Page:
After six long years of waiting, Dawn of War III is finally here in all its bloodthirsty glory.
After the previous title, which focused more heavily on squad-based combat, Dawn of War III returns elements of base building and micromanagement. While on the outside it may seem a little linear in its mechanics, Dawn of War III surprises players with a gameplay system that is both in-depth, challenging and incredibly fun to play.
From small forces to epic battles, Dawn of War III provides big changes for the series.
In Dawn of War III, players will manage through an army of units alongside several Elite troops in battle. In addition to your ground forces, players will also work towards defending their bases and managing resource points to produce more infantry.
With three primary races to choose from, players can select from Imperial forces (humans), Eldar (space elves), and Orks. Each race offers players a variety of different abilities in how they can approach combat and provide their own unique system in managing their forces. For instance, Imperial forces are slow to build up but are very effective in combat once they are established. Eldar forces are ones that players must always place on the move, as they’re more useful in delivering quick mobile attacks. Ork forces are fairly strong once they have their war cries activated, and are even more powerful if they’re able to collect scrap to built up some armor.
The Elite units themselves are special forces/heroes that players can activate to help throughout the game. Similar to Warcraft 3‘s hero system, these units are much stronger than regular forces and are able to perform unique attacks against enemy forces. While there’s an advantage to activating these special units, it’s highly encouraged that players utilize the Elites in a timely and strategic manner.
While there’s an advantage to activating these special units, it’s highly encouraged that players utilize the Elites in a timely and strategic manner. Using some of the more weaker Elite units can be effective in pushing back a majority of the fight. Though with that said, if you’re able to wait out the fight, summoning a more powerful Elite can easily shift the tide of the battle.
Much like any other RTS title, multiplayer serves as the main backbone for Dawn of War III.
While there is only one mode so far, Dawn of War III’s multiplayer is a well-designed experience that tests players tactics and approach to battle. Similar to a League of Legends, players are pit inside an MOBA-style arena and forced to battle against each other. Their objective is simple, gather resources, build up an infantry and destroy the enemy’s main generator. Once their generator is destroyed, the team left with their remaining generator is declared the winner.
As someone who is never really been big on MOBA’s I did find this mode to be rather enjoyable. With Dawn of War III’s unique classes and Elite units, I feel that Relics approach in designing this mode is enough to distinguish itself as more than trying to emulate League of Legends and DOTA 2.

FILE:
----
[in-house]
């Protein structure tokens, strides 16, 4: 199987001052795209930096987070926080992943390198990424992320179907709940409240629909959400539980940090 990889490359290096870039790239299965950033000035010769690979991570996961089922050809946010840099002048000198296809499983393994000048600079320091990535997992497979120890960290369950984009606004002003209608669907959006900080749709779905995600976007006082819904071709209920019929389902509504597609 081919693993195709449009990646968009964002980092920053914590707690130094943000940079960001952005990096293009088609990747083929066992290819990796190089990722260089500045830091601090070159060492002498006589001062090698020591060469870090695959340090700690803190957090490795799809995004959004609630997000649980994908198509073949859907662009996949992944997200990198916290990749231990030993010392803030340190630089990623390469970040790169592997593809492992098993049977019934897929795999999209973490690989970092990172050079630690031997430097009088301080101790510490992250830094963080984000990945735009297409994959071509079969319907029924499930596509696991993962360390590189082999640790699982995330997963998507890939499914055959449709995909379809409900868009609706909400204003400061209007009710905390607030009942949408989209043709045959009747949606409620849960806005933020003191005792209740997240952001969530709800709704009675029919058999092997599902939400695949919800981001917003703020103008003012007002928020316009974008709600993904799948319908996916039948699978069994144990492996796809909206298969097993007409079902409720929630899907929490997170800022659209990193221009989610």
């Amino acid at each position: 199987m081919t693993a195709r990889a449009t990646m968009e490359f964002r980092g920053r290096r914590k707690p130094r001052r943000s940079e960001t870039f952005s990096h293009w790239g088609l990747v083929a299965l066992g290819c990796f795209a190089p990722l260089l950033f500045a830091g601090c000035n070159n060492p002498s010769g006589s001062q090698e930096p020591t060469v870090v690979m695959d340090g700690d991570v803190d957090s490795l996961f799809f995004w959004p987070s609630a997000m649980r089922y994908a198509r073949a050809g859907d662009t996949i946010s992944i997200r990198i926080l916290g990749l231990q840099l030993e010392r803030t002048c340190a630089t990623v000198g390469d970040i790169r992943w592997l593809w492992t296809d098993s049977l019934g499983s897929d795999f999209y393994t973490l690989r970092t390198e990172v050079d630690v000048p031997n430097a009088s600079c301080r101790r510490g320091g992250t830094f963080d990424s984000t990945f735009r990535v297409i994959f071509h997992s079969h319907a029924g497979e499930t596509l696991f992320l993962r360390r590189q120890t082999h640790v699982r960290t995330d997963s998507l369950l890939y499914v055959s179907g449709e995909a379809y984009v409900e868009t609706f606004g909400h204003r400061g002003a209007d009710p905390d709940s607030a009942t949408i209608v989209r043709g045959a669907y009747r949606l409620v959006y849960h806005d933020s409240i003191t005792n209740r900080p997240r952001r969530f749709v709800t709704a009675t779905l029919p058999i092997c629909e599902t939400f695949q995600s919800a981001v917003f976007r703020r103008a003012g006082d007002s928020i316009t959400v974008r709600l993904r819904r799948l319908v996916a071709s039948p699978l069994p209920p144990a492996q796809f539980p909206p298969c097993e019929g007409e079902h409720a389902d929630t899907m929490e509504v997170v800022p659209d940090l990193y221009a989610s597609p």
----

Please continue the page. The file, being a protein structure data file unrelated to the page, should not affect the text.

While this mode does have some good value and is able to provide hours of fun, I feel that there a couple of letdowns that greatly hinder this modes potential. First, the standard maps in this are greatly limited, and I can sense that this will get tiring to look at after a while. Secondly, I feel that with this one mode, many fans will perceive this as Dawn of War III’s poor attempt in getting into the MOBA scene. Hopefully, later DLCs and expansions down the track bring out more variety in both the environments, units, races and game modes.
While there is a lot of fun to be had with multiplayer, Dawn of War III also provides a single-player campaign!
Much like its predecessors, Dawn of War III has around 17 missions within the campaign, with each one lasting between 20 to 50 minutes in duration. In summary, players should be able to complete the main story in about 14 to 20 hours (depending, whether or not, they’re as bad as me….).
Within the campaign, the story alternates between each of the three races, instead of providing a separate one for each one of them. While I did enjoy my time with the campaign, the were some elements about it that I didn’t enjoy as much. For instance, the gameplay mechanics. While I did eventually grow to like these mechanics, I felt as if the campaign and earlier tutorial levels did a rather poor job in explaining the bulk of the tools. While the core of the game is summed up perfectly, simple things like how specific troops operate, which troops work best against others, and the Elite leveling up system was more-or-less skimmed over abruptly.
Much like the gameplay, Dawn of War III’s story also doesn’t do a good job in establishing itself for newcomers to the series. Unless you’ve been following the series to date, prior knowledge of the prior campaigns is highly expected.
However, despite these flaws, I did very much enjoy my time with Dawn of War III’s campaign. Though it may not do a good job of introducing a lot of the elements or encourage players to develop some new strategies, it remains a fun story with lots of neat tools at the players’ disposal.
While Dawn of War III might not be the best title in the series, it is exceptional in several areas.
Gameplay is fun and balanced, with each faction providing unique abilities as to how they can approach the battle. Elite troops are a joy to deploy, which can ultimately turn the tides of battle when used effectively. Players coming into Dawn of War III for a strong campaign will come out short. But for those looking for a fun, new RTS to play with their mates, Dawn of War III does it service.
My Rating: 7/10